A copy of the picture of a South African bank note that is selling for R1400 on Ebay.

The rand may have weakened against major world currencies over the past year but there appears to be rising interest on the internet in South Africa’s bank notes bearing the face of Nelson Mandela.

Some of the first “Mandela notes”, introduced in November last year, have been advertised for multiple times their face value – and people across the globe are placing bids in the hope of snapping them up.

Hundreds of adverts have popped up since the elder statesman’s death two weeks ago. Sellers from South Africa, the UK and even South Korea hoping for a fast buck are offering “first issue” bank notes and “crisp new Mandela notes” for as much as R1 000.

An advert posted on Gumtree reads: “Crisp AA serial number Mandela Notes and Mandela coins for the year 2000 and 2008”, and states that a full set of Mandela bank notes costs R1 200. This includes a R200 note, a R100, a R50, a R20 and a R10 note.

Collectively they are worth only R380, but there have been more than 20 bids on this advert alone.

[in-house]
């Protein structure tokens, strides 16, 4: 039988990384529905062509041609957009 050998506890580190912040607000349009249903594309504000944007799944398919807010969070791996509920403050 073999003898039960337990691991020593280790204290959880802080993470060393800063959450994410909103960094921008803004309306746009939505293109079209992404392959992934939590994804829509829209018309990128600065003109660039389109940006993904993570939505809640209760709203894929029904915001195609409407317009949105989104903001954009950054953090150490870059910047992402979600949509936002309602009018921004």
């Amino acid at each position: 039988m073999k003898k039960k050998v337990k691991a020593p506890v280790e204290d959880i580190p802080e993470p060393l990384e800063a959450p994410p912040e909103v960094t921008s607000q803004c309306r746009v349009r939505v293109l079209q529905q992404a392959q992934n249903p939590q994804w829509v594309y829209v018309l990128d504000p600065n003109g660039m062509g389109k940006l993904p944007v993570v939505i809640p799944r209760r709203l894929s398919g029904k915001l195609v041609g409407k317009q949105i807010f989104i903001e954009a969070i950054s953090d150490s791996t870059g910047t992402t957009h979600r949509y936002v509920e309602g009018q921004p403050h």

On eBay, a seller from Portugal is selling his collection of “New South African Nelson Mandela bank notes that have never been used” for $100 (about R1 028), while another offered a “Nelson Mandela uncirculated South African 10 rand note” for the equivalent of R1 400.

Mandela gold coins are also being promoted, with some said to be worth R20 000.

South African Reserve Bank spokesman Hlengani Mathebula said it was important for people to note that “while there are many honest and reputable coin dealers that offer collectable coins at fair prices, there are also those who can charge unrealistic prices or sell worthless coins to the public”.

The bank urged people to compare prices before deciding to transact.

According to Mathebula, the Reserve Bank issued commemorative circulation coins as a form of currency.

“Commemorative circulation coins are usually issued to commemorate an event that touches a wider section of society and are made available and accessible to the public either at face value or at a reasonable cost,” he said.

Such coins were always minted in large numbers. For example, the commemorative Mandela R5 coin that was issued in 2008 for the former president’s 90th birthday was still worth R5, or whatever a buyer was willing to pay for it.

“But all coins are collectable,” said Mathebula. “Sometimes a coin will be sold at a premium to its face value, like uncirculated coins. In some cases, such coins may commemorate a special occasion, item or event. The purpose of the purchaser would be to collect. Therefore, they would also preserve such a coin to retain its quality.”

Johan Reyneke, marketing manager at The South African Gold Coin Exchange, said although there had been a recent increase in demand for the Mandela gold coin, it had also been sought-after before Mandela’s death. - The Daily News